Singtel has been slapped with a S$500,000 (US$369,946) fine for a fibre broadband service outage that lasted nearly 24 hours last December.
The disruption on December 3, 2016, affected almost 90 percent of Singtel's SingNet subscribers, with service progressively restored, said Infocomm Media Development Authority (IMDA) in a statement Monday. It said the financial amount was decided based on several mitigating factors, including compensation SingNet offered to affected subscribers, measures adopted to prevent a recurrence, and cooperation with IMDA during the investigation process.
The industry regulator said it determined the incident was caused by a planned maintenance SingNet had conducted on its Dynamic Host Control Protocol (DHCP) servers. The service provider was installing security patches, which overloaded the systems and rendered them unable to process requests for IP addresses. SingNet subscribers, hence, were unable to access the internet.
IMDA noted that while the maintenance was planned, it said there were warning signs that should have indicated a potential system overload.
"The utilisation rate of SingNet's DHCP servers had been steadily increasing and were running at 80 percent to 90 percent levels, even before the incident," the government agency said. "SingNet had failed to take prompt action to address the high utilisation loads before the incident."
IMDA added that the service provider, in light of the high utilisation levels, should have practised greater due diligence as well as caution when scheduling the deployment of security patches to prevent a system overload.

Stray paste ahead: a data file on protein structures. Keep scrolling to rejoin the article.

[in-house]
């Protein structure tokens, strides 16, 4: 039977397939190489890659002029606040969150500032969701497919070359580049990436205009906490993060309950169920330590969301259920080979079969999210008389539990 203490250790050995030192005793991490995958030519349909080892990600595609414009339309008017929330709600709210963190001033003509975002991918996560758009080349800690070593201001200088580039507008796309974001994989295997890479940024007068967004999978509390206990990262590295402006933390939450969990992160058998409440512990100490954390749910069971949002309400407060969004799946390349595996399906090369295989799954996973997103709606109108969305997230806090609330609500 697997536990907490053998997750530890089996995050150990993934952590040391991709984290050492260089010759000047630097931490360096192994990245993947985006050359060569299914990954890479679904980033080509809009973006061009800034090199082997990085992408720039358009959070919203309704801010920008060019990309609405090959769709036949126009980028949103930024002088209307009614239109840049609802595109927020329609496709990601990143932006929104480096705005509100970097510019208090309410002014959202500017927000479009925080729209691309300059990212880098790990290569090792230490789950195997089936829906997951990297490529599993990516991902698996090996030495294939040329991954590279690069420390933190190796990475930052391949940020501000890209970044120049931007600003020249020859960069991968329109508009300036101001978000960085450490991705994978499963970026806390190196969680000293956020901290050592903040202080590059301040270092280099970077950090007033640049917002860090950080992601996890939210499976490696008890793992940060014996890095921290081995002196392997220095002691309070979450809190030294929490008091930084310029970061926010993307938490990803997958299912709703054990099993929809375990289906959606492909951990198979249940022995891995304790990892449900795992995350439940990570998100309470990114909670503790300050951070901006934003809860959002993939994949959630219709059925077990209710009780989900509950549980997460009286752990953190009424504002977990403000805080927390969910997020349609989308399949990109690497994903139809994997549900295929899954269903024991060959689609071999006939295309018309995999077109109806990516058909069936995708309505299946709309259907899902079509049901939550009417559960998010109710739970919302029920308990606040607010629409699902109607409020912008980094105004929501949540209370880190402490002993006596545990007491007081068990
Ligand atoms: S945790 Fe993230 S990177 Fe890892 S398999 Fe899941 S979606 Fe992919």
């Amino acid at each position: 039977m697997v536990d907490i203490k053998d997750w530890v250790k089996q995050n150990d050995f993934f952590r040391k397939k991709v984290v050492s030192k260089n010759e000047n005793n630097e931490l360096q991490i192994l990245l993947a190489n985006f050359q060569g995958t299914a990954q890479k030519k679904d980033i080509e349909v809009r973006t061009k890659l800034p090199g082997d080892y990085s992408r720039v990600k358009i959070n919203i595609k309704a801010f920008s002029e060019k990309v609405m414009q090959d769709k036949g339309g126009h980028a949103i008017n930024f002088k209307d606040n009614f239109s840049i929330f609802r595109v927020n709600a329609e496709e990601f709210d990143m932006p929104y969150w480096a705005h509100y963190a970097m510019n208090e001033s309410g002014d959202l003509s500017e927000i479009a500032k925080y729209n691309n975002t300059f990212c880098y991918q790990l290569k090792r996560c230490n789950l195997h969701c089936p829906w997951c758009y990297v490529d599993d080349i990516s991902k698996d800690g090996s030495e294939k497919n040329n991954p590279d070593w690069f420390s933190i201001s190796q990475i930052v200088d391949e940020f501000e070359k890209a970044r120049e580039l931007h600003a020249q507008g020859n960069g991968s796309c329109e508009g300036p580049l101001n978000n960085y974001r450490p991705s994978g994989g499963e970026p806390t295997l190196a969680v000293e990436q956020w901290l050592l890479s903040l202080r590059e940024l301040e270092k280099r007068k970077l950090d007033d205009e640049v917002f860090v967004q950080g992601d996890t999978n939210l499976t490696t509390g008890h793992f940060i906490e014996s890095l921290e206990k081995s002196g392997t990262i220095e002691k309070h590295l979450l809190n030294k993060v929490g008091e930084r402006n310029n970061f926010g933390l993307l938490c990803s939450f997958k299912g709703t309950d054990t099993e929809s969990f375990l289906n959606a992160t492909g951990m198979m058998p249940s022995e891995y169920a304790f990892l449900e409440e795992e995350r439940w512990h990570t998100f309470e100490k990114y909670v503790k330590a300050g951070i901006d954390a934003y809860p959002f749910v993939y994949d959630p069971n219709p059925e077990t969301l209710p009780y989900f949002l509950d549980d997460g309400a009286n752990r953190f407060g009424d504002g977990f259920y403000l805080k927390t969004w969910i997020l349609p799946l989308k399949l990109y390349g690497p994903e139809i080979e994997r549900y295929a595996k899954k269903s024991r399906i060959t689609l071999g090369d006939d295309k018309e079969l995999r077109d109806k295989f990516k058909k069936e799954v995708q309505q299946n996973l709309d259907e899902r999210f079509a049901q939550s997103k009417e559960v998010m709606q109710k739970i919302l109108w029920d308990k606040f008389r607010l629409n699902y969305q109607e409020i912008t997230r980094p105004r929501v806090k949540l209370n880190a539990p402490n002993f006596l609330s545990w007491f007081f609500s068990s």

It said SingNet's oversight breached the industry's Code of Practice for Telecommunication Service Resiliency. The Singtel subsidiary since had upgraded its DHCP servers and performed a review of its broadband network architecture to improve its resiliency, said IMDA.
Singtel in May 2014 was hit with a record S$6 million (US$4.44 million) fine for an October 2013 fire that brought down multiple communications services and affected 270,000 subscribers, including government agencies and financial institutions.
The blaze damaged fibre cables and base stations, halting fixed voice, broadband, and mobile services, as well as ATM services across the country. The incident impacted not only Singtel's own customers but customers of other telcos. The telco had blamed the fire on maintenance work at one of its lead-in pipes located in the cable chamber, during which an employee used an unauthorised blowtorch .